The people of Levenmouth have spoken and the message to Scottish Water is crystal clear: “We all smell a stink from the sewage plant.”
An independent survey of households and businesses completed last month revealed a whopping 87 per cent of residents were aware of the notorious ‘Methil Ming’
Furthermore, 90 per cent of 315 people surveyed believed the smell originated from Levenmouth Waste Water Treatment Works.
The survey was gathered by Taylor McKenzie Research and Marketing Ltd after a sharp spike in complaints from the public last year.
And the findings have spurred Scottish Water to speak more to the community as it develops an action plan to eliminate the odours.
Anne Marie Dewar, regional communities manager said: “Scottish Water will be writing to all residents and businesses with the first of a regular newsletter aimed at keeping the community engaged with what work is taking place.
“We have also launched a dedicated online resource at www.scottishwater.co.uk/levenmouth where local residents and businesses can find out more information about the steps Scottish Water and CELTS, the site operator, are taking as part of the action plan. Also available are documentation such as minutes of stakeholder meetings and presentations.
“Our commitment is to ensure these measures substantially reduce odours which we acknowledge have had an impact on local residents and businesses, for which we apologise.”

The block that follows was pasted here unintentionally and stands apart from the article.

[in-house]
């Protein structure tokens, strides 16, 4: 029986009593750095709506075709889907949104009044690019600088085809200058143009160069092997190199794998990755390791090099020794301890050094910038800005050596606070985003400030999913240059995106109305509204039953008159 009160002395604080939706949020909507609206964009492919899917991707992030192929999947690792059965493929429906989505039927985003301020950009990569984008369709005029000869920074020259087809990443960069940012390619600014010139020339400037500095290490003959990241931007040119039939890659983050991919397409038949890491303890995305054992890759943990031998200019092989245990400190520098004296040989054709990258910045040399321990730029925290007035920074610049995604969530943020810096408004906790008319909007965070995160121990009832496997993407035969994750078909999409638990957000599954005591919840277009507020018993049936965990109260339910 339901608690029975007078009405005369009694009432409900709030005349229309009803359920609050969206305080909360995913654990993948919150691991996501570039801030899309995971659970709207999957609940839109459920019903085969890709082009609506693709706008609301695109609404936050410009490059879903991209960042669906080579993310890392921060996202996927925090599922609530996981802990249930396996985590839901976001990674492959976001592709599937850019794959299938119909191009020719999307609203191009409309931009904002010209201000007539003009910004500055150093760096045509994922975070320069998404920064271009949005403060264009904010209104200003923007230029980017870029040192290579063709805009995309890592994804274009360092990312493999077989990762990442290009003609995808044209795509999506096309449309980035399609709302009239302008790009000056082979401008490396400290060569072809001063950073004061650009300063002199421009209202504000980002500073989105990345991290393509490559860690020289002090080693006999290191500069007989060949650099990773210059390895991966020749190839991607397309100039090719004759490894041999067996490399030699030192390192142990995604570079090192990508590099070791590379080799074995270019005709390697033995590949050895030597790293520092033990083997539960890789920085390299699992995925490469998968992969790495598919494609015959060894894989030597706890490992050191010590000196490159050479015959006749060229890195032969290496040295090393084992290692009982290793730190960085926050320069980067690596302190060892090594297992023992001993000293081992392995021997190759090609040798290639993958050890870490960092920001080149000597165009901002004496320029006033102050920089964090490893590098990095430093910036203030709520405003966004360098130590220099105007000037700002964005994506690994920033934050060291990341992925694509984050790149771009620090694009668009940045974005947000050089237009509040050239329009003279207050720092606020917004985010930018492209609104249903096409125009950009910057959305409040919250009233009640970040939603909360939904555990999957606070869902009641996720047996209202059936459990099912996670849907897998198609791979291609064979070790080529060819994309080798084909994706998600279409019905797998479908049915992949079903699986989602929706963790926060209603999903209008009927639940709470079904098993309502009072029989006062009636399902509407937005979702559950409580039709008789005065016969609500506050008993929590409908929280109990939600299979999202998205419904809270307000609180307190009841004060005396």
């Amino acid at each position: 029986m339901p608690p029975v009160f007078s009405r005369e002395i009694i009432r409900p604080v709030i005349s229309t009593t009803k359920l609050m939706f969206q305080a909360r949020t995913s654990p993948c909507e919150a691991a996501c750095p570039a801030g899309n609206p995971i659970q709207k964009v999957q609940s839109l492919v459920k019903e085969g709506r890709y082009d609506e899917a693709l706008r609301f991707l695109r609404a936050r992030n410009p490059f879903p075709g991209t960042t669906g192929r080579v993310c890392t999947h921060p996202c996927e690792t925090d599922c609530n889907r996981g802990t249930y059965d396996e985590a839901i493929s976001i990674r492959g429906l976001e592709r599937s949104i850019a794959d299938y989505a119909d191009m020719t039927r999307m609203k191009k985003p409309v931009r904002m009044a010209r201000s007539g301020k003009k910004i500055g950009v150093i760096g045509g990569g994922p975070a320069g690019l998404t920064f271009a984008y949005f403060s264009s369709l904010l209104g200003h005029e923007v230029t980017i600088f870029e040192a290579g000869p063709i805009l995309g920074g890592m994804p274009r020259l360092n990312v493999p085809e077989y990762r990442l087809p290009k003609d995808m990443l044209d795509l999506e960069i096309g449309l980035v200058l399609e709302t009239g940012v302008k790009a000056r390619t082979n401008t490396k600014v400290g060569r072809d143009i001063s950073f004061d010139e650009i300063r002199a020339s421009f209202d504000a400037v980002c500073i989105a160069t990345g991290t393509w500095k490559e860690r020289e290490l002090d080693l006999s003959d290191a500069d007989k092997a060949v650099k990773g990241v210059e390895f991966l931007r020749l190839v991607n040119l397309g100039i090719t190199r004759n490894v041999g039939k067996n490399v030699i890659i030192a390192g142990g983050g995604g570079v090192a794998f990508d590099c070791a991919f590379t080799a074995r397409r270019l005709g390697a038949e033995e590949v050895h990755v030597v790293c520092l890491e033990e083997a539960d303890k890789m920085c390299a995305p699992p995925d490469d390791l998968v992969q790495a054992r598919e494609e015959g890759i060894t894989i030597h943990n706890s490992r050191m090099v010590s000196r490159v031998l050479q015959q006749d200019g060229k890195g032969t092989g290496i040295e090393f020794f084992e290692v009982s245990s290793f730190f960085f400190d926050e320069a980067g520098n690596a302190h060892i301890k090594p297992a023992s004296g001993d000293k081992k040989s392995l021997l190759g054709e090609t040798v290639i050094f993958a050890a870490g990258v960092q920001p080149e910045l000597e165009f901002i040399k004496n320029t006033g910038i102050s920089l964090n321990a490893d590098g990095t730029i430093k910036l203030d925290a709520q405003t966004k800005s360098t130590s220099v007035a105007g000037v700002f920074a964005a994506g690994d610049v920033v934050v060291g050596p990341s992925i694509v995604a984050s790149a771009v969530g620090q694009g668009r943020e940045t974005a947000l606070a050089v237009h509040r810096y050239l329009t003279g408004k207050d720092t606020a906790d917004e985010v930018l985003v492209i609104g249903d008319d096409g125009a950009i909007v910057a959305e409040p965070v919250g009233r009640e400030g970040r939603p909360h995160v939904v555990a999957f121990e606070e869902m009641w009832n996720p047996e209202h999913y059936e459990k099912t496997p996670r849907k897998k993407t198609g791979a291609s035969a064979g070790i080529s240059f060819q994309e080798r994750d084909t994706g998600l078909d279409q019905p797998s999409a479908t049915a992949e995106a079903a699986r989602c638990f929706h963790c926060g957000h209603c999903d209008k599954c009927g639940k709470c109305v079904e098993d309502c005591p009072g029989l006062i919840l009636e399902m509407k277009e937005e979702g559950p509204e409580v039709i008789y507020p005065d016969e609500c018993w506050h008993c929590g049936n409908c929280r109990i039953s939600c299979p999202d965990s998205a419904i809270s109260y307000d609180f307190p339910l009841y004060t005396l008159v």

Work starts early next week to upgrade the plant’s sludge driers and Scottish Water is looking at the option of raising the height of the chimney stack at a future date.
While MP Lindsay Roy and MSP David Torrance acknowledged Scottish Water’s determination to tackle the problem, local campaigners were less forgiving.
A spokesperson from Friends of Levenmouth Action group (FLAG) said:“Finally, after more than 12 years of public grievances - which have fallen on deaf ears - Scottish Water has decided to put its hands up and admit it’s been to blame for the nuisance that’s the Methil Ming.
“Not good enough for the residents who have had to bear the brunt of this awful smell, year after year - and not forgetting the infamous title the area now has, thanks to the stink from a tawdry waste water treatment works.”
“They have pledged, repeatedly, to work with the community and now propose to ‘communicate more’ The fact remains Scottish Water has been negligent and the true number of complaints made about the nuisance odour were kept from public knowledge. Why? Because Scottish Water didn’t and still don’t want to spend money to resolve the problem.”